NotPetya: Ransomware Spread, WannaCry Relation, And The Story So Far

Petya ransomware

ANALYSIS: The spreading cyber attack appears to be more about chaos than money-making

A ransomware attack is currently spreading like wildfire across the globe, infecting airlines, banks and energy suppliers amongst other organisations. 

The attack which originated in the Ukraine has been dubbed by some a ‘NotPetya’ due to its similarities to the previously detected Petya ransomware, thought the current strain has never been seen before according to Kaspersky Labs.

NotPetya spreads 

NotPetyaThe ransomware infects a targeted machine through using a leaked NSA hacking tool called EternalBlue to exploit a known vulnerability in the Microsoft Server Message Block (SMB v1) protocol to infiltrate Windows systems with outdated security.

From there the ransomware steals passwords, encrypts files and attempts to gain administrative access to the network the machine is connected to. 

ESET researcher Robert Lipovsky likened the spread of NotPetya to that of the WannaCry ransomware

“For spreading, it appears to be using a combination of the SMB exploit (EternalBlue) used by WannaCry for getting inside the network and then spreading through PsExec for spreading within the network,” he said.

“This dangerous combination may be the reason why this outbreak has spread globally and rapidly, even after the previous outbreaks have generated media headlines and hopefully most vulnerabilities have been patched. It only takes one unpatched computer to get inside the network, and the malware can get administrator rights and spread to other computers.”   

Victims of the attack are prompted to part with $300 worth of Bitcoins if they want to be released from the clutches of NotPeyta. Given the ransomware is new, there is a risk that anti-virus programmes may not be able to recognise it in order to stop it. 

Numerous  major companies have been hit including British advertising and marketing firm WPP, Russian oil giant Rosneft, and Kiiev’s Boryspil Airoprt. Attacks have spread as far as the US, hitting pharmaceutical company Merck and law firm DLA Piper.

Attack telemetry from Kaspersky indicated that more than 2,000 people have been hit by NotPetya so far. 

Stopping NotPetya 

Surfing the Web in Blue - Blocked by a Stop sign © - Fotolia.comWhile a sole researcher found a way to halt the spread of WannaCry, the solution to NotPetya is not so straightforward. 

Every cyber security company is advising users of Windows machines to ensure they have their operating system up-to-date, although for organisations with embedded systems this may not be such an easy task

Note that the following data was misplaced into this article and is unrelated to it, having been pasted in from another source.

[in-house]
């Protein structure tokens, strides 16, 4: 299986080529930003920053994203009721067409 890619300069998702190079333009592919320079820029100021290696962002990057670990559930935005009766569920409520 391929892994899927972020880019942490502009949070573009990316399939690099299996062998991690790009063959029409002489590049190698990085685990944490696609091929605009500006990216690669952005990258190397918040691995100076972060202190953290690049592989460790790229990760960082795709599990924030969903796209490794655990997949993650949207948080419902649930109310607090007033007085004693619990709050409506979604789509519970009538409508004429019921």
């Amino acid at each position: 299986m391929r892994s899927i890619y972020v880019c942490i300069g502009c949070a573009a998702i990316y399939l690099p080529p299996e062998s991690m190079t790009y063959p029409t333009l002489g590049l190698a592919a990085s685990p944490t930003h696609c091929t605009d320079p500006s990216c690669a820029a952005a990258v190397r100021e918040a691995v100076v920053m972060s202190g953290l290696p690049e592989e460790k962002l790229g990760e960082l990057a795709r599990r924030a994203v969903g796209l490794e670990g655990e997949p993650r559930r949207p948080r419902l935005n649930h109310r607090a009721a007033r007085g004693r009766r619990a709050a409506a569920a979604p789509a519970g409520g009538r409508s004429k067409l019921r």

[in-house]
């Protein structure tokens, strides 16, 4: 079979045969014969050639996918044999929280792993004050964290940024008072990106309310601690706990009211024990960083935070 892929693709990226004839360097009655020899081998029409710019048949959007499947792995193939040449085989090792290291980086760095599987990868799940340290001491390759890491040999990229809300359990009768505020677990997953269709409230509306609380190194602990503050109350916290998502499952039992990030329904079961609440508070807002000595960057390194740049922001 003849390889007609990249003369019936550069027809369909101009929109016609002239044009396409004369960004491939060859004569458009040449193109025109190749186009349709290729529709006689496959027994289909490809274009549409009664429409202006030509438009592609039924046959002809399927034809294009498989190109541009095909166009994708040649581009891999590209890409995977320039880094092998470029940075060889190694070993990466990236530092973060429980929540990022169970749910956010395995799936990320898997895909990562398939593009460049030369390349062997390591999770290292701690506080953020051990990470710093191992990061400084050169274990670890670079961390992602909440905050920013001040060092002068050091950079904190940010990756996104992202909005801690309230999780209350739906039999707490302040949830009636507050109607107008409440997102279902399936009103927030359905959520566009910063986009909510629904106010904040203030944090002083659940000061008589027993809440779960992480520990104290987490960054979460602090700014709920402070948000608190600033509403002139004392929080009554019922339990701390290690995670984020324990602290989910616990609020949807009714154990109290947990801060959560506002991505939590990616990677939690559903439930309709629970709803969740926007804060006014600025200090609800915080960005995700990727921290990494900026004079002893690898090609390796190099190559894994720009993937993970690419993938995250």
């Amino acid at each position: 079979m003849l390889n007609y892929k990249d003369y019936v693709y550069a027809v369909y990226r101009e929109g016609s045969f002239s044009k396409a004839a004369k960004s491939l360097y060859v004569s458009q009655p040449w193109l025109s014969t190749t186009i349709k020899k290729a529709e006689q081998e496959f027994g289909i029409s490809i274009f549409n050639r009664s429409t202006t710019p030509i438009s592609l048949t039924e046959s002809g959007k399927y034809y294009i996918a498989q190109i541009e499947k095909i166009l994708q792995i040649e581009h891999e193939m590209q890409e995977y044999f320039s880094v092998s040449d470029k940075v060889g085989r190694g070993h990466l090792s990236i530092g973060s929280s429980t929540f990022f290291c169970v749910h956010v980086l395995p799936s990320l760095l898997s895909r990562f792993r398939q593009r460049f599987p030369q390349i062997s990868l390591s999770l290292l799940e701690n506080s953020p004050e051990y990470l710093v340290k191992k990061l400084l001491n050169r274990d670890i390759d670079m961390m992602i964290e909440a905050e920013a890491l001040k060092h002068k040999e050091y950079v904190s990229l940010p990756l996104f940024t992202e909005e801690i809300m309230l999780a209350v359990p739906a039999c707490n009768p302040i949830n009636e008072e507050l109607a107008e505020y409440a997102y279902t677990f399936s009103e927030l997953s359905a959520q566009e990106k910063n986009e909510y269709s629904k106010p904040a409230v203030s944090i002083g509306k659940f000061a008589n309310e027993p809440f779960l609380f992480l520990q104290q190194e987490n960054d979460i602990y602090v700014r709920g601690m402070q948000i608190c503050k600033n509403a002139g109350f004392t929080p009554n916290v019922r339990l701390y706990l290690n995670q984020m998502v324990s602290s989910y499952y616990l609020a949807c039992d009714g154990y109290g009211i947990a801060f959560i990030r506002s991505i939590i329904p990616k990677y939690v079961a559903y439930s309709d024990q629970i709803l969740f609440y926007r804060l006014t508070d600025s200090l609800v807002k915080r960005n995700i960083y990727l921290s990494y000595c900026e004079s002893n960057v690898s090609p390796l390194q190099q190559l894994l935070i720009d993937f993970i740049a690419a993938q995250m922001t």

The Beeping Computer published a way to vaccinate a machine from NotPetya, discovered by Cybereason security researcher Amit Serper, by creating a read-only file names ‘perfc’ in the C:\Windows folder, which prevents a computer from being infected by the ransomware.

Unfortunately, a ransomware kill switch for infected machines has not yet been discovered, and Serper’s solution can only protect individual machines not entire notworks. 

Motivations and machinations 

PlottingGiven the sophisticated attributed of NotPetya , which is currently under investigation by a raft of cyber security firms and departments, having a payment process that requires the use of an easily blocked email address, does not tally with the skills and resources that must have been required  to launch the massive ransomware attack. 

“Although the worm is camouflaged to look like the infamous Petya ransomware, it has an extremely poor payment pipeline. There is a single hardcoded BTC wallet and the instructions require sending an email with a large amount of complex strings (something that a novice computer victim is unlikely to get right.),” said pseudo-anonymous information security researcher the grugq. 

“If this well engineered and highly crafted worm was meant to generate revenue, this payment pipeline was possibly the worst of all options (short of “send a personal cheque to: Petya Payments, PO Box …”)

“The superficial resemblance to Petya is only skin deep. Although there is significant code sharing, the real Petya was a criminal enterprise for making money. This is definitely not designed to make money. This is designed to spread fast and cause damage, with a plausibly deniable cover of ‘ransomware’.” 

As such, it would appear that NotPetya is more an exercise in chaos generation by an organisation or nation looking to test their malware making capabilities. 

The Ukraine, which has been hit the heaviest by NotPetya, has pointed blame at Russia. Relations between the two nations are tense following the annexation of Crimea. 

However, Russian companies also got caught up in the NotPeyta attack, which would indicate the attack was not one made by a Russian state-sponsored group, unless of course it spiralled out of control as such attacks can do. 

There is still a lot of on going research into NotPeyta as the cyber attack unfolds, suffice to say more answers are likely to surface once its spread has abated, though there is a change that it could become a larger and more damaging attack than WannaCry, meaning it could be some time before NotPetya is properly dissected. 

Threats like NotPetya serve to show the cyber security world is getting ever more complex, as Silicon found out during interviews on our stand at Infosecurity 2017.

There we spoke with Lastline on machine learning in cyber security, and gained insight from ESET on tackling ransomware and botnets

Quiz: What do you know about cyber security in 2017?